A randomized study of tiotropium Respimat Soft Mist inhaler vs. ipratropium pMDI in COPD

T Voshaar, R Lapidus, R Maleki-Yazdi, W Timmer, E Rubin, L Lowe, E Bateman
Respiratory Medicine 2008, 102 (1): 32-41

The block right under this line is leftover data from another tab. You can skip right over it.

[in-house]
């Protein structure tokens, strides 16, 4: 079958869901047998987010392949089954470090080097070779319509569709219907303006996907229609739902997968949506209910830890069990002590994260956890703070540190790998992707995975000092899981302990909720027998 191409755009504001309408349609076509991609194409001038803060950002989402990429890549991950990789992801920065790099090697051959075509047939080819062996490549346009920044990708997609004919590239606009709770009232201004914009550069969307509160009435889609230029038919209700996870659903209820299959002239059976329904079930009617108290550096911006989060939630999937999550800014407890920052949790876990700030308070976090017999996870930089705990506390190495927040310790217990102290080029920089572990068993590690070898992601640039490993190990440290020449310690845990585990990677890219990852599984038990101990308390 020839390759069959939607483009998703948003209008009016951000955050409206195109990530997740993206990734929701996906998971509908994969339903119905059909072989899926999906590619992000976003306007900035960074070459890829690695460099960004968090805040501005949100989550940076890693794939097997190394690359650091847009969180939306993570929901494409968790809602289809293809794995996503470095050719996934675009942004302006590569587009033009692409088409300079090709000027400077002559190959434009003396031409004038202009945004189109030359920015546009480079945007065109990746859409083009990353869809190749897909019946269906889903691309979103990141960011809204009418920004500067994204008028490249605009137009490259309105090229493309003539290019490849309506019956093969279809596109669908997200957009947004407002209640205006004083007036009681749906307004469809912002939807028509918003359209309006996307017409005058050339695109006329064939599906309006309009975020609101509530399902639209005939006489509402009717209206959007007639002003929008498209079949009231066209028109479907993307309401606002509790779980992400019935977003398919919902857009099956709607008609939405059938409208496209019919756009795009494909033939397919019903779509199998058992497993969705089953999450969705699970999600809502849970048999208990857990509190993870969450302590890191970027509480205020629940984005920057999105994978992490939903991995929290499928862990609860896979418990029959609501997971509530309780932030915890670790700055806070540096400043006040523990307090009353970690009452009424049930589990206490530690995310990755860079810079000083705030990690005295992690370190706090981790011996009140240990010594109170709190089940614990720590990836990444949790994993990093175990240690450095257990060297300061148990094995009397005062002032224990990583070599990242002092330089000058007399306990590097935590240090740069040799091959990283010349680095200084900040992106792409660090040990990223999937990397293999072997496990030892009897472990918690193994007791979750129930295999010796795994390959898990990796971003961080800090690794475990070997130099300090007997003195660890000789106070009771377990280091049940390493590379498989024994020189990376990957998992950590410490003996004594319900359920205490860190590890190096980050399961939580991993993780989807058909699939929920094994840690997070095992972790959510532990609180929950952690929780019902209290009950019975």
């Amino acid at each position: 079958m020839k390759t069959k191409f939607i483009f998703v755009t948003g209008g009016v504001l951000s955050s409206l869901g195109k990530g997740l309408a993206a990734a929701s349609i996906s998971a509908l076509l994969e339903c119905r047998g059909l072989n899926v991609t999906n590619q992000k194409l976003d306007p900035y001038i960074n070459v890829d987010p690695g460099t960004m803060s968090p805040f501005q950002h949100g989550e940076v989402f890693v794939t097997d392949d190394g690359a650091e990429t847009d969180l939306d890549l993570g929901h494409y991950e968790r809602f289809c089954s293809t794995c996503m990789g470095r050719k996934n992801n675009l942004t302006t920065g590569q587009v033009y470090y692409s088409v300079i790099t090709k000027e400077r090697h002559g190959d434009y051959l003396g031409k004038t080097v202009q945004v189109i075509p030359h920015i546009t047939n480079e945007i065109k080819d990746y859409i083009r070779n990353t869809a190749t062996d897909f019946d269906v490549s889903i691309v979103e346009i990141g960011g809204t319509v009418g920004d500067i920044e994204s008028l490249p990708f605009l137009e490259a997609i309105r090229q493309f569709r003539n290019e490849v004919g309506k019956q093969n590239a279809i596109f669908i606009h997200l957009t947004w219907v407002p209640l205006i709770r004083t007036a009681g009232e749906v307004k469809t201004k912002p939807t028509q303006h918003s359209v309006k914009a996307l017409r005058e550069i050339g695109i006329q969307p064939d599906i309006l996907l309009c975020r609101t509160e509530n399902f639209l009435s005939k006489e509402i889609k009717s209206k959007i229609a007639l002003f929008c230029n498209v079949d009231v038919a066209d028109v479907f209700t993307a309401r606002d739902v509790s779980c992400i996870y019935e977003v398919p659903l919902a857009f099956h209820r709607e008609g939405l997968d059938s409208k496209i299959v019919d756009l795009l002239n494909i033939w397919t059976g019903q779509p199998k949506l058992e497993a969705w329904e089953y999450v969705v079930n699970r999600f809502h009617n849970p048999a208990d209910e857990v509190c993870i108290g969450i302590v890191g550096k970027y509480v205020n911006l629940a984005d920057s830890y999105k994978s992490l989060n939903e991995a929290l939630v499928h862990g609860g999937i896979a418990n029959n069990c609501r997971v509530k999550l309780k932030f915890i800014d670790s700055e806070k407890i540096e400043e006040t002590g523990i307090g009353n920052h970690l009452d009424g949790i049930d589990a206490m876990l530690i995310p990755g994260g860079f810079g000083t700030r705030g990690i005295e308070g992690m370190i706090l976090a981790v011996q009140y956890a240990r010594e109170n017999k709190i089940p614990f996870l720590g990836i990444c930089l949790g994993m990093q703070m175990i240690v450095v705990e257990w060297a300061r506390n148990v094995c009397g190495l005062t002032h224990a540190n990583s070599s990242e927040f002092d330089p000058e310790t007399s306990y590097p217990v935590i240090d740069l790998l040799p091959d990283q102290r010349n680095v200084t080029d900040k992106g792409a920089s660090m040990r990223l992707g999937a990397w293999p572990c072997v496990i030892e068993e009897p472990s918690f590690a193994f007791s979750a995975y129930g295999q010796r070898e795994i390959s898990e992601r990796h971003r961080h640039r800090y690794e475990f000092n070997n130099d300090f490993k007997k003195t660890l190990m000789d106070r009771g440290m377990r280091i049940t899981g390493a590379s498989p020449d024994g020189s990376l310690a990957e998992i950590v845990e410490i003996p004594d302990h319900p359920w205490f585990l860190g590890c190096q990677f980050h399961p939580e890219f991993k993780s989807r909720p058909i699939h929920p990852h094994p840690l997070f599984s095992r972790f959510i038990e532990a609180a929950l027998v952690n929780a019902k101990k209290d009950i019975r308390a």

The aim of these studies was to compare the efficacy and the safety of tiotropium, delivered via Respimat Soft Mist Inhaler (SMI), a novel multi-dose, propellant-free inhaler, with ipratropium pressurized metered-dose inhaler (pMDI) in chronic obstructive pulmonary disease (COPD) patients. Two identical, 12-week, multi-national, randomized, double-blind, double-dummy, parallel-group, active- and placebo-controlled studies were performed. COPD patients were randomized to treatment with either inhaled tiotropium (5 or 10 microg) via Respimat SMI administered once daily, ipratropium (36 microg) pMDI QID or placebo. The primary endpoint was the mean trough forced expiratory volume in 1s (FEV(1)) response after 12 weeks of treatment. Secondary endpoints included other spirometry measures and rescue medication use. A total of 719 patients were randomized; the majority were male (69%) with a mean pre-bronchodilator FEV(1) (% predicted) of 40.7%. The mean treatment differences between tiotropium 5 and 10 microg and placebo for the primary endpoint (mean trough FEV(1) response at week 12) were 0.118 and 0.149L, respectively (both P<0.0001). Treatment differences between tiotropium 5 and 10 microg and ipratropium were 0.064L (P=0.006) and 0.095L (P<0.0001). The increases in peak FEV(1), FEV(1) AUC((0-6h)) and FVC for both tiotropium doses were statistically superior to placebo (P<0.01) and higher than ipratropium. All active treatments significantly reduced the rescue medication use compared with placebo, but only tiotropium 10 microg was statistically superior to ipratropium (P=0.04). The incidence of adverse events was comparable across groups. In conclusion, tiotropium 5 and 10 microg daily, delivered via Respimat SMI, significantly improved lung function compared with ipratropium pMDI and placebo.

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